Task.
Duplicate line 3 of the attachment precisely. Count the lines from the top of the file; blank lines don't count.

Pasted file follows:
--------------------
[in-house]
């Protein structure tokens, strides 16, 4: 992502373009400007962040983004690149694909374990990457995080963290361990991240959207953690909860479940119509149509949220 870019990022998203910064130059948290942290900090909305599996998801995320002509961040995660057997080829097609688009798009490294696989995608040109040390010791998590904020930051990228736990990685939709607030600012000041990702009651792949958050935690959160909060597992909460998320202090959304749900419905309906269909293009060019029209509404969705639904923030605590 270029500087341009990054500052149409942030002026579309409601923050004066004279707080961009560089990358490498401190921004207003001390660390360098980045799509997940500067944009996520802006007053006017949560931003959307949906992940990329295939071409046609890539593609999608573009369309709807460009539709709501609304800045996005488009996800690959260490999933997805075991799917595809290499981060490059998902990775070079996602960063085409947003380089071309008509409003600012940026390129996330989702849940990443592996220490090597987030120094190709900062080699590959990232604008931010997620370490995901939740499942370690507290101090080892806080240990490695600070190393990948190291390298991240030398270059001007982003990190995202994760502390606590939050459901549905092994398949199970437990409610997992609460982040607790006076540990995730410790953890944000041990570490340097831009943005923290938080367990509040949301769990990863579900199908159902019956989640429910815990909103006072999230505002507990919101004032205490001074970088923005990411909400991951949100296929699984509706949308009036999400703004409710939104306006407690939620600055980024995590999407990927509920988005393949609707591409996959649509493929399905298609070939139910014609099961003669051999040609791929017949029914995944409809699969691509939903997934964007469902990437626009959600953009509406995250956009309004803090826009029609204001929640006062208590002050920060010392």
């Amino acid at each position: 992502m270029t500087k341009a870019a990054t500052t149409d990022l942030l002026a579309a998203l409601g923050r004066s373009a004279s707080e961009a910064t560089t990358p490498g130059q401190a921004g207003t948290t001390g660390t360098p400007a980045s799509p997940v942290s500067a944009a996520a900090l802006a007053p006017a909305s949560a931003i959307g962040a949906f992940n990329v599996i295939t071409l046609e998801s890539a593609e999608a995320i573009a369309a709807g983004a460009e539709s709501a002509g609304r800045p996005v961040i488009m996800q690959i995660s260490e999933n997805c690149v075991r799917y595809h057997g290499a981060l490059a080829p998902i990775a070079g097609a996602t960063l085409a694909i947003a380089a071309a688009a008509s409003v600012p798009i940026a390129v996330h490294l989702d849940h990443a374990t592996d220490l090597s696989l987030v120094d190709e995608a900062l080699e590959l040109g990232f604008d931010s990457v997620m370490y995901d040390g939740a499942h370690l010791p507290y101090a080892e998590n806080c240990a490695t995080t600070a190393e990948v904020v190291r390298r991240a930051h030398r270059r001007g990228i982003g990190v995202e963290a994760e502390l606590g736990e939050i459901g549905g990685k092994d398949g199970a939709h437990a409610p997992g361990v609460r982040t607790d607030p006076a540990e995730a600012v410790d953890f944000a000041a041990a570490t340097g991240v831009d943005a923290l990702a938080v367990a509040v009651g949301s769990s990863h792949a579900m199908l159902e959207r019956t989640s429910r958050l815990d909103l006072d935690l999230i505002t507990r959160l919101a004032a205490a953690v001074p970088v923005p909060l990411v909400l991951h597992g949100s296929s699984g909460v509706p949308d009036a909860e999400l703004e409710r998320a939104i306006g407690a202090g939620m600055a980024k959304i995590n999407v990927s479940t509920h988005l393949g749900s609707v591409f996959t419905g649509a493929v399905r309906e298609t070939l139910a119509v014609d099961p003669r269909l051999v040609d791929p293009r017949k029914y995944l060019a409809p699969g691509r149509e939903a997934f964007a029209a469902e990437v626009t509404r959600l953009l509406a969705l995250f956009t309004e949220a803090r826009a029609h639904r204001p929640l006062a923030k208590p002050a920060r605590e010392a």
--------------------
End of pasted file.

């Amino acid at each position: 992502m270029t500087k341009a870019a990054t500052t149409d990022l942030l002026a579309a998203l409601g923050r004066s373009a004279s707080e961009a910064t560089t990358p490498g130059q401190a921004g207003t948290t001390g660390t360098p400007a980045s799509p997940v942290s500067a944009a996520a900090l802006a007053p006017a909305s949560a931003i959307g962040a949906f992940n990329v599996i295939t071409l046609e998801s890539a593609e999608a995320i573009a369309a709807g983004a460009e539709s709501a002509g609304r800045p996005v961040i488009m996800q690959i995660s260490e999933n997805c690149v075991r799917y595809h057997g290499a981060l490059a080829p998902i990775a070079g097609a996602t960063l085409a694909i947003a380089a071309a688009a008509s409003v600012p798009i940026a390129v996330h490294l989702d849940h990443a374990t592996d220490l090597s696989l987030v120094d190709e995608a900062l080699e590959l040109g990232f604008d931010s990457v997620m370490y995901d040390g939740a499942h370690l010791p507290y101090a080892e998590n806080c240990a490695t995080t600070a190393e990948v904020v190291r390298r991240a930051h030398r270059r001007g990228i982003g990190v995202e963290a994760e502390l606590g736990e939050i459901g549905g990685k092994d398949g199970a939709h437990a409610p997992g361990v609460r982040t607790d607030p006076a540990e995730a600012v410790d953890f944000a000041a041990a570490t340097g991240v831009d943005a923290l990702a938080v367990a509040v009651g949301s769990s990863h792949a579900m199908l159902e959207r019956t989640s429910r958050l815990d909103l006072d935690l999230i505002t507990r959160l919101a004032a205490a953690v001074p970088v923005p909060l990411v909400l991951h597992g949100s296929s699984g909460v509706p949308d009036a909860e999400l703004e409710r998320a939104i306006g407690a202090g939620m600055a980024k959304i995590n999407v990927s479940t509920h988005l393949g749900s609707v591409f996959t419905g649509a493929v399905r309906e298609t070939l139910a119509v014609d099961p003669r269909l051999v040609d791929p293009r017949k029914y995944l060019a409809p699969g691509r149509e939903a997934f964007a029209a469902e990437v626009t509404r959600l953009l509406a969705l995250f956009t309004e949220a803090r826009a029609h639904r204001p929640l006062a923030k208590p002050a920060r605590e010392a």